[274 NJSuper Page 13]

State the supervision and control over the port region which the WDA was intended to provide. Last Chance Development Partnership, supra, 232 N.J. Super. at 119-20.

III

Distributec's next argument is essentially that there was insufficient credible evidence in the record to support the DEPE's determination that Distributec's proposed facility did not satisfy two requirements of the Port Use Rule.

The first question in particular is whether the DEPE properly concluded that the "need" test was not met by Distributec. Distributec's evidence consisted of testimony from three witnesses. John Funke, a port-siting expert, testified in effect that no suitable space was available for Distributec in existing ports, but qualified that opinion by stating that he had not spoken with Delaware River port operators in at least five years concerning their ability to accept new business or to expand their facilities. Dr. Raymond Heinzelmann during his testimony conceded, in effect, that existing Delaware River ports were currently operating below their container-cargo capacity and he admitted that a 1989 report by his employer, the Delaware River Port Authority, showed a large excess capacity for container cargo extending from 1988 through the year 2005. Distributec's president, Robert Miller, testified essentially that he purchased the Distributec site with the plan of using it as a port facility, and without a great deal of research into the availability of suitable areas at existing ports.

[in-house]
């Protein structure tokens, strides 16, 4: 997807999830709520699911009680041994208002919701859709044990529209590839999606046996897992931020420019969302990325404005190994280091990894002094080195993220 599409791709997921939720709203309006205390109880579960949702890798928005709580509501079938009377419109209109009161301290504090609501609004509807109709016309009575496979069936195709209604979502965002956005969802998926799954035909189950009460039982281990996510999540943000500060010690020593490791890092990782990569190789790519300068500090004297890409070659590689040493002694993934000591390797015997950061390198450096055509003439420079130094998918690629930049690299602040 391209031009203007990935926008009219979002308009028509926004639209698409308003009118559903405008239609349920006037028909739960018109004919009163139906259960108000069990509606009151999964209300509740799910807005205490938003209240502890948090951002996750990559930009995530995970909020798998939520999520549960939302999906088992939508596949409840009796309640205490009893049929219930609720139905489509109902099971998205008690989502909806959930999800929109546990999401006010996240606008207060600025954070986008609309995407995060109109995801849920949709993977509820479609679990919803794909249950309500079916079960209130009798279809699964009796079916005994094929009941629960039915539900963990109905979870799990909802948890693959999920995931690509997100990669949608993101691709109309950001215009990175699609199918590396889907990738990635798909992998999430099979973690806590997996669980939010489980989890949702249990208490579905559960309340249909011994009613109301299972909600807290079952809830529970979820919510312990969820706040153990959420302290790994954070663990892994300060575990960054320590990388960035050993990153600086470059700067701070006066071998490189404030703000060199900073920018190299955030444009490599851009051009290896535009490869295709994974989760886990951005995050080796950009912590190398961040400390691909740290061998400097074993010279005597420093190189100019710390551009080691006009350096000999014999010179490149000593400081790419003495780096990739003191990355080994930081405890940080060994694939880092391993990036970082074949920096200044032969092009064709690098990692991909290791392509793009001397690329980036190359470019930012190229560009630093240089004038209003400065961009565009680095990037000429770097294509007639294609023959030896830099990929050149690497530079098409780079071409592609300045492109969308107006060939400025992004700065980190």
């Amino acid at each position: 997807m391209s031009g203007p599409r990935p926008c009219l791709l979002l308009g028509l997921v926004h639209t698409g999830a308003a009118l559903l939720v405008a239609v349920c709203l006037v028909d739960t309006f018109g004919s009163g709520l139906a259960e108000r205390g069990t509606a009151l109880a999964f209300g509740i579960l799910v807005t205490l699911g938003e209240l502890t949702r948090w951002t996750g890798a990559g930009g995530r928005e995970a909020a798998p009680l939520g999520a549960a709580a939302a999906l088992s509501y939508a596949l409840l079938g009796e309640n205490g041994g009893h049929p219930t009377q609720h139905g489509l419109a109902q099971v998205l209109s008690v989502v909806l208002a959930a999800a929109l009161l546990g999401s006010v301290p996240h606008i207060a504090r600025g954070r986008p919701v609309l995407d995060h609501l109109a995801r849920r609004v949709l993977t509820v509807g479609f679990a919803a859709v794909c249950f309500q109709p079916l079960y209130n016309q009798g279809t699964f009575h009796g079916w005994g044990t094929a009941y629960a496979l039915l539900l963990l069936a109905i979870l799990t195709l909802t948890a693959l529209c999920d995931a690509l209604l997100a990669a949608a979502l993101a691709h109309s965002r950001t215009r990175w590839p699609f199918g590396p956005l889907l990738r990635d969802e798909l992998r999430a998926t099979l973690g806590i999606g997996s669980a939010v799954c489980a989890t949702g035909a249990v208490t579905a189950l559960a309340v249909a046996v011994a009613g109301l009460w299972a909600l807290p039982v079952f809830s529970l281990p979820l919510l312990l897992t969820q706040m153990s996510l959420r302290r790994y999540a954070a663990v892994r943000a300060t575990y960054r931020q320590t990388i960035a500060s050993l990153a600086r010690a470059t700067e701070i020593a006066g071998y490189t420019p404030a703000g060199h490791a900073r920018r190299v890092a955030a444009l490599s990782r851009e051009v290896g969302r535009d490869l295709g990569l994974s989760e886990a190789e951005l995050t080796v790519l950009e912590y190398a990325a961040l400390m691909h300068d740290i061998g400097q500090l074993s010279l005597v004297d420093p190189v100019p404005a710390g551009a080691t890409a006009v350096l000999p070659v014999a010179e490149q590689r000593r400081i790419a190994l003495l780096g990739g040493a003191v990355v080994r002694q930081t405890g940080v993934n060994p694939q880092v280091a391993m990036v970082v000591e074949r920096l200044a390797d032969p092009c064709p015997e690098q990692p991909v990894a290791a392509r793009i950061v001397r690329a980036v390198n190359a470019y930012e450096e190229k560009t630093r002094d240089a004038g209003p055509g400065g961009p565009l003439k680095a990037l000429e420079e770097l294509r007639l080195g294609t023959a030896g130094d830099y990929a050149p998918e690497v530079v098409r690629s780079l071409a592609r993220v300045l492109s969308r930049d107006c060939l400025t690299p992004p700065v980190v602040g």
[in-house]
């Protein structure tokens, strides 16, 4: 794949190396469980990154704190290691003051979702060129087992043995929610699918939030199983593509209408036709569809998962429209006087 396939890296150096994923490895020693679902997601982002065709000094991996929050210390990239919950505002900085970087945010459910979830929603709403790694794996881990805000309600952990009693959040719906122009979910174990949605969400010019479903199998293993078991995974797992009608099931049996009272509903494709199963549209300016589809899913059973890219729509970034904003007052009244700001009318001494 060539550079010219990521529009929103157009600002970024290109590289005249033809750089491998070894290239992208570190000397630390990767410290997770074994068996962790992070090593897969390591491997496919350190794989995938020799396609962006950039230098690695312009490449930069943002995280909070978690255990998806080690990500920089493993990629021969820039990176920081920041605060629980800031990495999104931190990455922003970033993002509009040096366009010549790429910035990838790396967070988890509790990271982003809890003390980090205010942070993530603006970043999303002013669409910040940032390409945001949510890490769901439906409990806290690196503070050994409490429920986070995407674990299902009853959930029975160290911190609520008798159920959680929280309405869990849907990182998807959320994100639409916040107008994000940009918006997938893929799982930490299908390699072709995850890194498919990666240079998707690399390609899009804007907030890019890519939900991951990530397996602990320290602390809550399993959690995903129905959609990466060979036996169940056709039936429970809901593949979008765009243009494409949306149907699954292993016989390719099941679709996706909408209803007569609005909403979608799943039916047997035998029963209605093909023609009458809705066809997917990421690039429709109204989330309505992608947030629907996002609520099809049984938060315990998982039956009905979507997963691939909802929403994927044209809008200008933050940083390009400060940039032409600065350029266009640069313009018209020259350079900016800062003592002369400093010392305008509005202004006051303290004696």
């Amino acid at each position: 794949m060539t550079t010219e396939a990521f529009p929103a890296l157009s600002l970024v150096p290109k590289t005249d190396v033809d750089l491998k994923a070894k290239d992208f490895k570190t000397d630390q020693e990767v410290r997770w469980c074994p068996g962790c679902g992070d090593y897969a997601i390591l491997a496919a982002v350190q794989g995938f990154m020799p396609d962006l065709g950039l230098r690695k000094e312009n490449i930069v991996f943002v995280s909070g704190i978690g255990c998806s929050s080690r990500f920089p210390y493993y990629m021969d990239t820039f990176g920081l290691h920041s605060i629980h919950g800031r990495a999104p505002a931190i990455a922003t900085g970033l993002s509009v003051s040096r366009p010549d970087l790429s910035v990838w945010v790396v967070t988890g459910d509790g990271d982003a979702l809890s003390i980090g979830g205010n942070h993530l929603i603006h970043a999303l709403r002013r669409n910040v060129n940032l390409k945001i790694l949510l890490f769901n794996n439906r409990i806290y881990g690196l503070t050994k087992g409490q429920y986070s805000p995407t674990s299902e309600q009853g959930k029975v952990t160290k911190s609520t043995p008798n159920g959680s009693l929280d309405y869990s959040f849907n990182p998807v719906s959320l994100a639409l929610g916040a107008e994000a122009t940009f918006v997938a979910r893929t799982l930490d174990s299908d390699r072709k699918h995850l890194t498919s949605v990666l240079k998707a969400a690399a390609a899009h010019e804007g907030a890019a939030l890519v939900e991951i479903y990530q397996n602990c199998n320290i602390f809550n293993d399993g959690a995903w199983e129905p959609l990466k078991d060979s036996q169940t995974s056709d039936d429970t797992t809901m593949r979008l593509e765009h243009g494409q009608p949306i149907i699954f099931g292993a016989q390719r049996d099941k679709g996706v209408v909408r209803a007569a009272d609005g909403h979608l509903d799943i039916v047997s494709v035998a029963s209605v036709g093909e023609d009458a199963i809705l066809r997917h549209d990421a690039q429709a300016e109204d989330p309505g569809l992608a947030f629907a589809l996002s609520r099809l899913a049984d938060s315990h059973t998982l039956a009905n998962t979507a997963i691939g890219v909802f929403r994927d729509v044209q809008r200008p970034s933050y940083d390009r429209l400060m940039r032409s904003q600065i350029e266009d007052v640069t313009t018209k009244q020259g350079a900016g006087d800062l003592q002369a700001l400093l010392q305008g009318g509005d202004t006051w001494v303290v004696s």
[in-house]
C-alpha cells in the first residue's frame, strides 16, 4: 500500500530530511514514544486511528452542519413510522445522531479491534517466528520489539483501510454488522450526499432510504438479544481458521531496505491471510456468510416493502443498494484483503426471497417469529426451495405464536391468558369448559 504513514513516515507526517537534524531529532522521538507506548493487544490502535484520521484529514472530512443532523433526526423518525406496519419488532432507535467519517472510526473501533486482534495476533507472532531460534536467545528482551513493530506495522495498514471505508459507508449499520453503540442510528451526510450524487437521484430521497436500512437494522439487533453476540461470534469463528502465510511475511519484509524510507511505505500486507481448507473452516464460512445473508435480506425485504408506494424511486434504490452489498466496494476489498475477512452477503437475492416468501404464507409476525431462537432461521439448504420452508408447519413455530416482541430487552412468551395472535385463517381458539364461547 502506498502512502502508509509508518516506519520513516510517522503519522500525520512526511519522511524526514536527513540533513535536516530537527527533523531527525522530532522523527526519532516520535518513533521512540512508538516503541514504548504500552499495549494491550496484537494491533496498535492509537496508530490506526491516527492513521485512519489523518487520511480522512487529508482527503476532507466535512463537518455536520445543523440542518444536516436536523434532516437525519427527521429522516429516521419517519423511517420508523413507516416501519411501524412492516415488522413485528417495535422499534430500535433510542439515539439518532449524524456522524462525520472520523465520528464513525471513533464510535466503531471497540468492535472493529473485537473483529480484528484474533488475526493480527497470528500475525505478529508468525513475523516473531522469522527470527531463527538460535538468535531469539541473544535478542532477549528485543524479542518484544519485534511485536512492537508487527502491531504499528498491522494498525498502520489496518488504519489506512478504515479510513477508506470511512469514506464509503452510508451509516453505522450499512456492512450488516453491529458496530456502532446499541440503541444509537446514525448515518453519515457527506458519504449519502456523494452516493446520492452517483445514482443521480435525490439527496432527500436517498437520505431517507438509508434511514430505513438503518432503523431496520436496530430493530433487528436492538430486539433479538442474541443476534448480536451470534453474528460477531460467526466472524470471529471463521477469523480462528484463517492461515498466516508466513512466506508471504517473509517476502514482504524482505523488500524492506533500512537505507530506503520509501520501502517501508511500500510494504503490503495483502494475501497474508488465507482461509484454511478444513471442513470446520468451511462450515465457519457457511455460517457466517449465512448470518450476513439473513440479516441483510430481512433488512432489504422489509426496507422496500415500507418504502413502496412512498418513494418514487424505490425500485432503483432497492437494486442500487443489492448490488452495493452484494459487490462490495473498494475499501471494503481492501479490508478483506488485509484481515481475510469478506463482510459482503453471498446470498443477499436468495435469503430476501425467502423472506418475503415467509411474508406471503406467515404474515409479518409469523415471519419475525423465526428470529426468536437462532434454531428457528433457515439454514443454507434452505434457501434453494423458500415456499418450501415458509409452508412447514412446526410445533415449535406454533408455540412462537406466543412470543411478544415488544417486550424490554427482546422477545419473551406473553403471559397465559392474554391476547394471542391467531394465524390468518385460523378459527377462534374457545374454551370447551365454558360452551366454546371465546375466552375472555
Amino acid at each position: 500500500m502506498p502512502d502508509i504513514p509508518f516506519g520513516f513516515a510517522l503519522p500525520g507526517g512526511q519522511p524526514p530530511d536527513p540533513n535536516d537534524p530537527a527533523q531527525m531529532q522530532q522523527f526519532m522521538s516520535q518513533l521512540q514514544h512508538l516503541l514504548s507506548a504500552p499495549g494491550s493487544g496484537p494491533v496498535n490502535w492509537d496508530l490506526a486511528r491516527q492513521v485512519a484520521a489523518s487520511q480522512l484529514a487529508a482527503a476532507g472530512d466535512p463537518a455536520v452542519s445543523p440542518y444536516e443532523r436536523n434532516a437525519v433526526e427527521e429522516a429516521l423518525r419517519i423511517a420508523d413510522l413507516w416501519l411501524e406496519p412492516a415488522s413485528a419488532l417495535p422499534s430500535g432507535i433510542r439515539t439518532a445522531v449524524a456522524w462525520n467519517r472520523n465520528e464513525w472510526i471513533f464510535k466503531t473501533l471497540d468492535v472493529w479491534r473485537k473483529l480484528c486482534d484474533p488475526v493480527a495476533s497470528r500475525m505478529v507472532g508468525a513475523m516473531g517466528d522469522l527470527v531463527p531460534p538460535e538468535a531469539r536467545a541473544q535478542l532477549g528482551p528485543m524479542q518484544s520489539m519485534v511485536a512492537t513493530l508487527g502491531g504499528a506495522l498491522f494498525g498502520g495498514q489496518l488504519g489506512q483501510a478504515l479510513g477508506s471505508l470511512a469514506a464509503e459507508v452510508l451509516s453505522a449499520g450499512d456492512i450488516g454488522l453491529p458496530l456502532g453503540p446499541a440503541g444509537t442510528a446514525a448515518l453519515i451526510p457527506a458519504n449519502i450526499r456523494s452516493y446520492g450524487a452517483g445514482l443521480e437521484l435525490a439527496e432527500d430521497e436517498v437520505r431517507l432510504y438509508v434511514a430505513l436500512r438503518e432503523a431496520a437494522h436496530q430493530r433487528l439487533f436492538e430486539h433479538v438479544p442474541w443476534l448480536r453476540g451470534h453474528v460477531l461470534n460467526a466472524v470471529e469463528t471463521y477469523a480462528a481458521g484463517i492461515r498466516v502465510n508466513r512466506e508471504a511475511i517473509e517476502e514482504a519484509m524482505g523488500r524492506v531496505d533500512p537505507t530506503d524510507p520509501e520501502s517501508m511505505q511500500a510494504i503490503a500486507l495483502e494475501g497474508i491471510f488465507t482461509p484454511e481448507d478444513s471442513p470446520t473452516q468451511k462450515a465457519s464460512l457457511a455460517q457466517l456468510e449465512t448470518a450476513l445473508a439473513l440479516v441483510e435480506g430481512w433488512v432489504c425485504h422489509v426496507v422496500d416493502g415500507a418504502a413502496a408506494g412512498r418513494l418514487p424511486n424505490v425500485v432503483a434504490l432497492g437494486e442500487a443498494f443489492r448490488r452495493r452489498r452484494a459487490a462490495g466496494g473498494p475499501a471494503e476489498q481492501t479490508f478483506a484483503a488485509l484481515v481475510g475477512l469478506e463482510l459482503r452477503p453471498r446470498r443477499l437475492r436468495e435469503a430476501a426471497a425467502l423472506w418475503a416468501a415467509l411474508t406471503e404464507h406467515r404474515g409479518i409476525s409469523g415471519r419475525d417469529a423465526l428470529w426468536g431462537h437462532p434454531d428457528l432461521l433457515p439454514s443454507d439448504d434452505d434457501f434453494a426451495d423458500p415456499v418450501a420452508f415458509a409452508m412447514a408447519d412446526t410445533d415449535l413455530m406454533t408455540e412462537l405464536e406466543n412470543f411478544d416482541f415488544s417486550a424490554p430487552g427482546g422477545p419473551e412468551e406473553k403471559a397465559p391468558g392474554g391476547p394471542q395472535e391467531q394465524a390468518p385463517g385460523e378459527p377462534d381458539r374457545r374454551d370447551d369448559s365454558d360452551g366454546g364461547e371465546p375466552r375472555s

The DEPE presented evidence from Joseph Balzano of the South Jersey Port Corporation, who testified that there was currently a sizable excess capacity for container cargo at Delaware River ports. Balzano offered detailed testimony about the extent of that excess capacity, and he described plans for the future expansion of certain existing port facilities.

DLP offered evidence from Dr. David Kinsey, who testified that Distributec's proposed facility did not meet the Port Use Rule's

[274 NJSuper Page 14]

"need" test. Specifically, Kinsey concluded that there was "adequate capacity" in the Delaware River ports region for container-cargo freight, at least to the year 2005. Kinsey based his Conclusion upon an extensive investigation that he had made of the cargo handling capacities of ports in the Delaware River region.